Albert Einstein's atheist professor, and other Christian hoaxes

Every now and then they pop up on your social media timelines: those stories about God and his followers which just don't quite add up. You know the form: "Original site of Jesus' first bathtub discovered!", or "Christian woman sees face of Elijah in pizza!" Stories like this might initially excite us, but they're almost always part of that proud Internet tradition, the hoax.

Presumably they're mostly made up by well-meaning believers who've come up with a misguided idea to encourage others. Some of the time, they're probably also launched by people with more sinister motivations, who'd seek to undermine Christianity by making it look foolish. I've identified five main types of Christian hoax, into which the majority of these stories fit. See if you can spot the one you're most prone to being tricked by...

1. The Bible-proving discovery

These appear with increasing regularity: stories which claim that 'archaeologists' have uncovered a biblical artefact or a historical site which 'proves' a Bible story really happened. Famous examples include a story about Pharoah's Chariot and the bones of horses being discovered in the Red Sea, which first appeared on a comedy news site, but was then spread as fact by Christians who hadn't checked their source. The best case however, was the apparent discovery of Noah's Ark in Eastern Turkey. The evidence here was a 'boat-shaped formation' in the rocks at the top of a hill. Various scientific-sounding claims were made to support the idea, until scientists discovered that the terrain formation had been made by an earthquake in 1948. If they'd really wanted people to believe it of course, the hoaxers should have added hundreds of perfectly-lined-up animal skeletons to the scene, in pairs.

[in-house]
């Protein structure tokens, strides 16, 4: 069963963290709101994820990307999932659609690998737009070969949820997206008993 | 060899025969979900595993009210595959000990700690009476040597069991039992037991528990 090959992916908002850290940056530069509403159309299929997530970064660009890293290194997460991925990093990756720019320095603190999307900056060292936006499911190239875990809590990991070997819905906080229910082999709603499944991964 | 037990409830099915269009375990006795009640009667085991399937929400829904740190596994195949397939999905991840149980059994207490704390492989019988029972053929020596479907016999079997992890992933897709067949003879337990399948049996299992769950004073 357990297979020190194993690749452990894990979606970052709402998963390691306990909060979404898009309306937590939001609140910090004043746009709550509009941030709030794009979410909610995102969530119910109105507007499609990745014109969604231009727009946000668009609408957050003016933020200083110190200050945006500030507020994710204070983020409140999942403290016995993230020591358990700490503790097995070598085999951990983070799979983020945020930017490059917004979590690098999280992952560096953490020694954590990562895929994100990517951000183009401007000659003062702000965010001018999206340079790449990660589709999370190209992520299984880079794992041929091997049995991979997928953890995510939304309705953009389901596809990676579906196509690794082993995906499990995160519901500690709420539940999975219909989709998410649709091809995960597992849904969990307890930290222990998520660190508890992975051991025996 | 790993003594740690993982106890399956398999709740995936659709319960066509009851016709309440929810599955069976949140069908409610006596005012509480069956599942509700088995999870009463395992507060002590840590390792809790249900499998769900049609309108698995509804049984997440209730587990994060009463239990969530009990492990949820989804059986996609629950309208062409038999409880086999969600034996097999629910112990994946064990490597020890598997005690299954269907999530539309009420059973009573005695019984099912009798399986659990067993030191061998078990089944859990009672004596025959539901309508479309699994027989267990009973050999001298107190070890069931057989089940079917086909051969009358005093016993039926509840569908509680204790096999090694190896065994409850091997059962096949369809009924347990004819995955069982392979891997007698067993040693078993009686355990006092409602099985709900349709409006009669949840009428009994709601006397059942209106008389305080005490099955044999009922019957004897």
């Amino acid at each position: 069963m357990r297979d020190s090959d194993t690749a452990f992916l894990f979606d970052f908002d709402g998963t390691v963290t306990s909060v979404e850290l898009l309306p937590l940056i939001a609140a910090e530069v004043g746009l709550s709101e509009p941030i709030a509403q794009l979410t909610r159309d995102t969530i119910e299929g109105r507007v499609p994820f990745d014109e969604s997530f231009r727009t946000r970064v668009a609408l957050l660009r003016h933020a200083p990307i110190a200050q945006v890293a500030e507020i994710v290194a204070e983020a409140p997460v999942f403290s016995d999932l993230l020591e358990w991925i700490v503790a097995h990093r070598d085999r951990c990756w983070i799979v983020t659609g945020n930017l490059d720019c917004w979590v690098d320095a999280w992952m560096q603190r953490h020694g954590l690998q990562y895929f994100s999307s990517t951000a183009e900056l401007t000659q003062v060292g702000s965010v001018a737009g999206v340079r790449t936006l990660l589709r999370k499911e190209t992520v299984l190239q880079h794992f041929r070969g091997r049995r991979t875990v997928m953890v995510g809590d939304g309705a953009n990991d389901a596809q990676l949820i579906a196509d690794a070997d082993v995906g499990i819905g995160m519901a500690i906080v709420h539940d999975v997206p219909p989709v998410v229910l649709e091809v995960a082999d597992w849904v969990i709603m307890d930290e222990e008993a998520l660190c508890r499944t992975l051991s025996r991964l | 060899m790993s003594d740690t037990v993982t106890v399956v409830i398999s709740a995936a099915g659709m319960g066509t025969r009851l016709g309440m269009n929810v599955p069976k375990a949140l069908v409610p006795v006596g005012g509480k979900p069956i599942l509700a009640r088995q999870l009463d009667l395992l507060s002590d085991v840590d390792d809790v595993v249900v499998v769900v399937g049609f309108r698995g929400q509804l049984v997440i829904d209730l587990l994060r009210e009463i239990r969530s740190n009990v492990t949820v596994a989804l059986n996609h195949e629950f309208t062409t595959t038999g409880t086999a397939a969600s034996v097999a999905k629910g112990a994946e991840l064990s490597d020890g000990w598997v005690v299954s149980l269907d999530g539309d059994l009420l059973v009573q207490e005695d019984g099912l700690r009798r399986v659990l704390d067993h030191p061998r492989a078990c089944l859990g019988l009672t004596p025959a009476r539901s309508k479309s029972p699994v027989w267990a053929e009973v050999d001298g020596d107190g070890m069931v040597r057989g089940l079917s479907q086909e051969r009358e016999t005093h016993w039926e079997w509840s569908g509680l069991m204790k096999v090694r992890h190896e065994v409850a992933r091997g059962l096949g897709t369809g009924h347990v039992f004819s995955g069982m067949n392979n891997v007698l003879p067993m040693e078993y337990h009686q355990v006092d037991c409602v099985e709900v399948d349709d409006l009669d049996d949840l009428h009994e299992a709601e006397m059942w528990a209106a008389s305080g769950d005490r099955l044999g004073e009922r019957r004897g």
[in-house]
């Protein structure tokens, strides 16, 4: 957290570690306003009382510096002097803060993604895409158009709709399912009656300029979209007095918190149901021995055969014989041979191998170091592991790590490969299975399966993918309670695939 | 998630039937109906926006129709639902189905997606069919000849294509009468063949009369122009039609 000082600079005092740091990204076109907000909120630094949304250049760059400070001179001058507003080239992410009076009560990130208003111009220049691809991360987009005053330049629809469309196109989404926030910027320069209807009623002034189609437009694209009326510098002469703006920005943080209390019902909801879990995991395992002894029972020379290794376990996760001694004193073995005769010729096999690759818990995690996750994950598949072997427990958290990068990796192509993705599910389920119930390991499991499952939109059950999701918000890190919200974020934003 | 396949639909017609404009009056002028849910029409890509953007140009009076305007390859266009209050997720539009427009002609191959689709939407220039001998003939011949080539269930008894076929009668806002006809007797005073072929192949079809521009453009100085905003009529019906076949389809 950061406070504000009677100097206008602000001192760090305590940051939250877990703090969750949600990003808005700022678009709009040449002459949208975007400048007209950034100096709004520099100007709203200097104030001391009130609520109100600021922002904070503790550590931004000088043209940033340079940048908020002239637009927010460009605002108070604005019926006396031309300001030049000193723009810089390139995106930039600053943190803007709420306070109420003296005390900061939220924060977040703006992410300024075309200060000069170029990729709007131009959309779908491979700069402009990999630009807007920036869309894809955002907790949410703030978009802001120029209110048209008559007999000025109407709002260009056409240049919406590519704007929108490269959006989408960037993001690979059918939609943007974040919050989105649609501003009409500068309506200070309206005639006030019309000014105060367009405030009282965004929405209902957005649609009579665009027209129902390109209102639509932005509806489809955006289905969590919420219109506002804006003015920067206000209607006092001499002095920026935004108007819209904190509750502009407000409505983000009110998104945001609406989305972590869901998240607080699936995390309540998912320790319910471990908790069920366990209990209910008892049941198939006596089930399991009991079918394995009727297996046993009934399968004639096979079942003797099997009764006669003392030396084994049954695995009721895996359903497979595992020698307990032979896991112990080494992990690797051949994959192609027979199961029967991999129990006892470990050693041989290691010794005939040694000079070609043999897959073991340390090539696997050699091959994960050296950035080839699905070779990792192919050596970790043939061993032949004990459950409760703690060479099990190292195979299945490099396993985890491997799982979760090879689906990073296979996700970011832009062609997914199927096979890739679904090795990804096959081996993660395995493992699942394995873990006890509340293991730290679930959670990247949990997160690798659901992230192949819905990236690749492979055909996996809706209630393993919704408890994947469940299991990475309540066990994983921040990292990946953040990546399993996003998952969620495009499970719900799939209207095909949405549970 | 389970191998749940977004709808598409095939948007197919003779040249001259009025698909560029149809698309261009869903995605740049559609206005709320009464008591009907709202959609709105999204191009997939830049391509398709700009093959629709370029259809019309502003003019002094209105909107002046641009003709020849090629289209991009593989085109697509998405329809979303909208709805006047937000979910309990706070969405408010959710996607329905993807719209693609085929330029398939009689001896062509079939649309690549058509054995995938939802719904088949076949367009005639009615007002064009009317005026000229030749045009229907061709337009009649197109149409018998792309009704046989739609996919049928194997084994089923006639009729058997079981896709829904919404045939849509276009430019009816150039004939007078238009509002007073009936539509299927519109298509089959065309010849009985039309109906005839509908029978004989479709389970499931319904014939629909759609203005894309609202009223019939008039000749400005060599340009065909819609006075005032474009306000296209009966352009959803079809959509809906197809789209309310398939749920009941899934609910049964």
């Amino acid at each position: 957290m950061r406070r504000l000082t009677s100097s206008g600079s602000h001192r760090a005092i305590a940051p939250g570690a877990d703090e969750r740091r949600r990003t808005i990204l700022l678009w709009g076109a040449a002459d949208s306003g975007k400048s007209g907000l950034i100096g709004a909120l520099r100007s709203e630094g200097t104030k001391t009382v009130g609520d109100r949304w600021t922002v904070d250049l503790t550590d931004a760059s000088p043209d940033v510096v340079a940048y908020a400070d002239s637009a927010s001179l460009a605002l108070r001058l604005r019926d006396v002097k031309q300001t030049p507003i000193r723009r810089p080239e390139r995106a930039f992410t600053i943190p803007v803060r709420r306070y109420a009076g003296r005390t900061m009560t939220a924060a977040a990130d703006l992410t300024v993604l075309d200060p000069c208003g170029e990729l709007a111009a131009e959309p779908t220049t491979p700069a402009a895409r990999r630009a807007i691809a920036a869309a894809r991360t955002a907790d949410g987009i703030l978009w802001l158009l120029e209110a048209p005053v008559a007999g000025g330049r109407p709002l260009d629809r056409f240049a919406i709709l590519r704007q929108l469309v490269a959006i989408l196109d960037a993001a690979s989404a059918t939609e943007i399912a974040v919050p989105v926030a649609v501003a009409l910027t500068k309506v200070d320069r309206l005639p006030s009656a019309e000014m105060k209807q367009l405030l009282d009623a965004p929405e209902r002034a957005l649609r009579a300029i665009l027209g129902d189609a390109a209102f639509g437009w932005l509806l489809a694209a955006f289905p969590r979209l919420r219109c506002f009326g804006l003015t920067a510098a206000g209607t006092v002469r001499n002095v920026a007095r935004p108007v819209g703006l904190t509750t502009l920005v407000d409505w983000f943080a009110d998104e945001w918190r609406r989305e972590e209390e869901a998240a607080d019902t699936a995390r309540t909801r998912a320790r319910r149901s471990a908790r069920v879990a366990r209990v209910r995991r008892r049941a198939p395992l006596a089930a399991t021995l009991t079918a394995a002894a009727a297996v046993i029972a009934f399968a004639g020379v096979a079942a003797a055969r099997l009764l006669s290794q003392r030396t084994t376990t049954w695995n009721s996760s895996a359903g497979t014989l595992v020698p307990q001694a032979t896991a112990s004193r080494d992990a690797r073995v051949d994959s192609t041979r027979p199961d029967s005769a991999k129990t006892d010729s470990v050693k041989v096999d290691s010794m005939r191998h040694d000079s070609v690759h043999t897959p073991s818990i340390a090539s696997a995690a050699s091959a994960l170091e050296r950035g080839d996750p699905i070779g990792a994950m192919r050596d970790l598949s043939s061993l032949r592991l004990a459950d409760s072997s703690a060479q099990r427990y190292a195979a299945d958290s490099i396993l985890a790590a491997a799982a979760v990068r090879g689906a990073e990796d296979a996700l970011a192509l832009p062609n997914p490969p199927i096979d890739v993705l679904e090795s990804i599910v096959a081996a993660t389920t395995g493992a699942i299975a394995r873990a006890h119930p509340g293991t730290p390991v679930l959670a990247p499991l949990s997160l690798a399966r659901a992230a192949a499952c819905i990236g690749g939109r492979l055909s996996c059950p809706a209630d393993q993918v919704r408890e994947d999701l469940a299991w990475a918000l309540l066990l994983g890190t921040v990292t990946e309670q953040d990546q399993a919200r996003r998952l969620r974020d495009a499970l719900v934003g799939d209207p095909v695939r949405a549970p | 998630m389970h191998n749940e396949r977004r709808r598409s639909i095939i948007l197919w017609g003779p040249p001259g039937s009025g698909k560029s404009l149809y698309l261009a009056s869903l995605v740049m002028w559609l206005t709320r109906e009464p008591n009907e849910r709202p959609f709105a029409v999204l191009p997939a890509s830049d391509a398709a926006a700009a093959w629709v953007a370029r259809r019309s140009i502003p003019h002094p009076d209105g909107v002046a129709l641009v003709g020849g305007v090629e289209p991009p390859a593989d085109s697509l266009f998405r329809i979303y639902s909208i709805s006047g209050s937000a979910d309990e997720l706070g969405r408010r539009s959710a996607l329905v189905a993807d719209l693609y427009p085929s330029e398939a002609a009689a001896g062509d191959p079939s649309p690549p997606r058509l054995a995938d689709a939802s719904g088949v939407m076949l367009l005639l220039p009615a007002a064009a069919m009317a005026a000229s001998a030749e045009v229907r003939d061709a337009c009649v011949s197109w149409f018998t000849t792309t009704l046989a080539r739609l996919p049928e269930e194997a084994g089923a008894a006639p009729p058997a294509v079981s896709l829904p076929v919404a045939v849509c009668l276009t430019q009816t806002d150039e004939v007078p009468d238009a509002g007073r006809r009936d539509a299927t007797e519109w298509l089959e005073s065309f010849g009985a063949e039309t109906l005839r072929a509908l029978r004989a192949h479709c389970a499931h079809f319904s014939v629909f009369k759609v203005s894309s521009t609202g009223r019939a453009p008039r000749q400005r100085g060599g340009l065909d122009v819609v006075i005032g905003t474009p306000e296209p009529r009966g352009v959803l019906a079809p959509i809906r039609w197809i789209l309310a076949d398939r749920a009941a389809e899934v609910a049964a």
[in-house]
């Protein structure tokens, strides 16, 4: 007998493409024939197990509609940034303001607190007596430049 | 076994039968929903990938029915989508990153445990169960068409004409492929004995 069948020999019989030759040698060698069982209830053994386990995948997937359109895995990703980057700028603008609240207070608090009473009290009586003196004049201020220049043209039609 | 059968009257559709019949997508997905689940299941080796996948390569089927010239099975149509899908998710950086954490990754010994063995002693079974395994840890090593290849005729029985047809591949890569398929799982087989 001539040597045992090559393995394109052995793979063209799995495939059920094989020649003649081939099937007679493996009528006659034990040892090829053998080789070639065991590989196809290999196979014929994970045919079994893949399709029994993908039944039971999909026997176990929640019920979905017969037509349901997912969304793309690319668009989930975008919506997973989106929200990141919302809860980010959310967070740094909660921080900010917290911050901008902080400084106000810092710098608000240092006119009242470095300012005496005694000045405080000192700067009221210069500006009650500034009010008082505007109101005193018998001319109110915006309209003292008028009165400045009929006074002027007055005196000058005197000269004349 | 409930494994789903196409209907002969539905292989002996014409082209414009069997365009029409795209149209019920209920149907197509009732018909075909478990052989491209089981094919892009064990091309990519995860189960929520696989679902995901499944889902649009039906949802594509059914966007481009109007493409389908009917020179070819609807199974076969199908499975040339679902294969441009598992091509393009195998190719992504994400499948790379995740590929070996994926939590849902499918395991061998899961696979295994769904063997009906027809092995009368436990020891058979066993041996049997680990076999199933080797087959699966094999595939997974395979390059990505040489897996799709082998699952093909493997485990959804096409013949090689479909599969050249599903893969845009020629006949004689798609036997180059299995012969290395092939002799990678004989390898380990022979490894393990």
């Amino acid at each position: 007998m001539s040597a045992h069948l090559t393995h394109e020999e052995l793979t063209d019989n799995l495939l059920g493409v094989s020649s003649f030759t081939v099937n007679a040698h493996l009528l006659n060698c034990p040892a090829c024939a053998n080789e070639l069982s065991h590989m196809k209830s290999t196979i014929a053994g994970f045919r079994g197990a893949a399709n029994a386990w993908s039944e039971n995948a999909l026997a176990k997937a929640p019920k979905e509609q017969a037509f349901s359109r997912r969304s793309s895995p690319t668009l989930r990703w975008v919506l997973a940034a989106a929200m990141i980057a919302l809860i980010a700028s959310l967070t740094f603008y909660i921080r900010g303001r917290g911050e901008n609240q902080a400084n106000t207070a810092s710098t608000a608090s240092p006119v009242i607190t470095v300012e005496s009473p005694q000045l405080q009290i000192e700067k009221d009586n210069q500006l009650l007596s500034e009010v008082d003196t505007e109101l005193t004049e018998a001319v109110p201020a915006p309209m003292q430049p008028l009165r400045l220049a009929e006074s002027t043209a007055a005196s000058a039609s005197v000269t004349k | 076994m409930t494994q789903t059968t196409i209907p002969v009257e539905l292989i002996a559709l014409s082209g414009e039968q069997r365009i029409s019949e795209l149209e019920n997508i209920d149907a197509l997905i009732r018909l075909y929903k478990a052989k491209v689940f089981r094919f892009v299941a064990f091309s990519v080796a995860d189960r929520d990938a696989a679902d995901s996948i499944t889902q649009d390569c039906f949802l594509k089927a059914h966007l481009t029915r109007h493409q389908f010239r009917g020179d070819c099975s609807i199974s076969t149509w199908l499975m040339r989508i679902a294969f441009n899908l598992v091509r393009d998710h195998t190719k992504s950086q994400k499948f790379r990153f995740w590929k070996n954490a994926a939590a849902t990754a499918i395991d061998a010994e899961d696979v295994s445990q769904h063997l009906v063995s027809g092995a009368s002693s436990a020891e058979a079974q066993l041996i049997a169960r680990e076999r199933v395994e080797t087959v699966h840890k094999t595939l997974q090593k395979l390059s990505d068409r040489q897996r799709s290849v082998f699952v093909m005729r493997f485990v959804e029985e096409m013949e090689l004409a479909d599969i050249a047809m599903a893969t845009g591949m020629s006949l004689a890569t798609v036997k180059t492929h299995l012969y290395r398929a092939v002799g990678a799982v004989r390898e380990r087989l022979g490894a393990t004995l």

2. The death-bed celebrity conversion


We all love a celebrity-finds-faith story, but these sometimes turn out to be falsified, especially when they involve a conversion which took place privately (and un-verifiably) at the very end of someone's life. They've been spread about various figures involved in science and/or atheism, including the wildlife documentary maker Steve Irwin, and the writer Christopher Hitchens. The most famous example: iconic Western actor John Wayne, whose professed catholicism wasn't enough for the Internet's story fabricators. They took the true story of Wayne writing to the injured daughter of televangelist Robert Schuller, and then added a lot of artistic interpretation, including the addition of a meeting between the two three weeks before the actor's death, during which he converted to evangelical Christianity. It was a meeting that couldn't possibly have happened due to Wayne's physical state at that time; stories that Wayne donated $1 million to build Schuller's church are also untrue.

3. The controversy that must be stopped